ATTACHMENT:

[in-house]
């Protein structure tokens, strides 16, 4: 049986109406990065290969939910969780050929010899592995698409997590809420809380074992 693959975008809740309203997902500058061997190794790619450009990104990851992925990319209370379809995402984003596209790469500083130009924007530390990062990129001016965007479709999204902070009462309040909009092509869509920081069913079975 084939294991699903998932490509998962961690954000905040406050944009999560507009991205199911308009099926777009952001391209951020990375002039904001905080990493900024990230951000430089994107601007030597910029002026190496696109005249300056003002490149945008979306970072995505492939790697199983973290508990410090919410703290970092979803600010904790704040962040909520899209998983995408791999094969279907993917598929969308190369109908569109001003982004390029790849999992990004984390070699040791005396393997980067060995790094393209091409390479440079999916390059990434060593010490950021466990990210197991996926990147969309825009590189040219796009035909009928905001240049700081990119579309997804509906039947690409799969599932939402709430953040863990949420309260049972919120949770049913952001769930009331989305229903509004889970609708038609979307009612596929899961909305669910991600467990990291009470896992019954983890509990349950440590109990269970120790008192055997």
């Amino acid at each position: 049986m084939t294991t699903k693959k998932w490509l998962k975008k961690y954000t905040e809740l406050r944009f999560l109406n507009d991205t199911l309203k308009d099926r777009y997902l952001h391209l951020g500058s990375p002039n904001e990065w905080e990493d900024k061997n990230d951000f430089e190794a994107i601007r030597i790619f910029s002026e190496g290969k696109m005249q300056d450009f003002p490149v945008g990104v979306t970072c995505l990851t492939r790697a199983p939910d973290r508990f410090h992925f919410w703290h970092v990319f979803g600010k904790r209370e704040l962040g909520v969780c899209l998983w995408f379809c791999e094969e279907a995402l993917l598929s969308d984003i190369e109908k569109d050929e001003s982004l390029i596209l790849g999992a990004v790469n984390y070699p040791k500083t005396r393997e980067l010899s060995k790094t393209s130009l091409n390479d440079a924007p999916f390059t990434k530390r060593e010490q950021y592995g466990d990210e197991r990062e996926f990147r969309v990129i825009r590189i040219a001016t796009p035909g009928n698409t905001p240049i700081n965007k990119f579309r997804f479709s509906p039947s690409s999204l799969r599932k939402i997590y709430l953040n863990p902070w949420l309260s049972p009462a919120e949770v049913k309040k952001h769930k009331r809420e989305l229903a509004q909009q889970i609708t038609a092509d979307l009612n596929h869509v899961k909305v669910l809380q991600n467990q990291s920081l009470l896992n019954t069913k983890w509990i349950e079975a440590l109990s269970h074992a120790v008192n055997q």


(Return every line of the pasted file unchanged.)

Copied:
[in-house]
């Protein structure tokens, strides 16, 4: 049986109406990065290969939910969780050929010899592995698409997590809420809380074992 693959975008809740309203997902500058061997190794790619450009990104990851992925990319209370379809995402984003596209790469500083130009924007530390990062990129001016965007479709999204902070009462309040909009092509869509920081069913079975 084939294991699903998932490509998962961690954000905040406050944009999560507009991205199911308009099926777009952001391209951020990375002039904001905080990493900024990230951000430089994107601007030597910029002026190496696109005249300056003002490149945008979306970072995505492939790697199983973290508990410090919410703290970092979803600010904790704040962040909520899209998983995408791999094969279907993917598929969308190369109908569109001003982004390029790849999992990004984390070699040791005396393997980067060995790094393209091409390479440079999916390059990434060593010490950021466990990210197991996926990147969309825009590189040219796009035909009928905001240049700081990119579309997804509906039947690409799969599932939402709430953040863990949420309260049972919120949770049913952001769930009331989305229903509004889970609708038609979307009612596929899961909305669910991600467990990291009470896992019954983890509990349950440590109990269970120790008192055997």
């Amino acid at each position: 049986m084939t294991t699903k693959k998932w490509l998962k975008k961690y954000t905040e809740l406050r944009f999560l109406n507009d991205t199911l309203k308009d099926r777009y997902l952001h391209l951020g500058s990375p002039n904001e990065w905080e990493d900024k061997n990230d951000f430089e190794a994107i601007r030597i790619f910029s002026e190496g290969k696109m005249q300056d450009f003002p490149v945008g990104v979306t970072c995505l990851t492939r790697a199983p939910d973290r508990f410090h992925f919410w703290h970092v990319f979803g600010k904790r209370e704040l962040g909520v969780c899209l998983w995408f379809c791999e094969e279907a995402l993917l598929s969308d984003i190369e109908k569109d050929e001003s982004l390029i596209l790849g999992a990004v790469n984390y070699p040791k500083t005396r393997e980067l010899s060995k790094t393209s130009l091409n390479d440079a924007p999916f390059t990434k530390r060593e010490q950021y592995g466990d990210e197991r990062e996926f990147r969309v990129i825009r590189i040219a001016t796009p035909g009928n698409t905001p240049i700081n965007k990119f579309r997804f479709s509906p039947s690409s999204l799969r599932k939402i997590y709430l953040n863990p902070w949420l309260s049972p009462a919120e949770v049913k309040k952001h769930k009331r809420e989305l229903a509004q909009q889970i609708t038609a092509d979307l009612n596929h869509v899961k909305v669910l809380q991600n467990q990291s920081l009470l896992n019954t069913k983890w509990i349950e079975a440590l109990s269970h074992a120790v008192n055997q």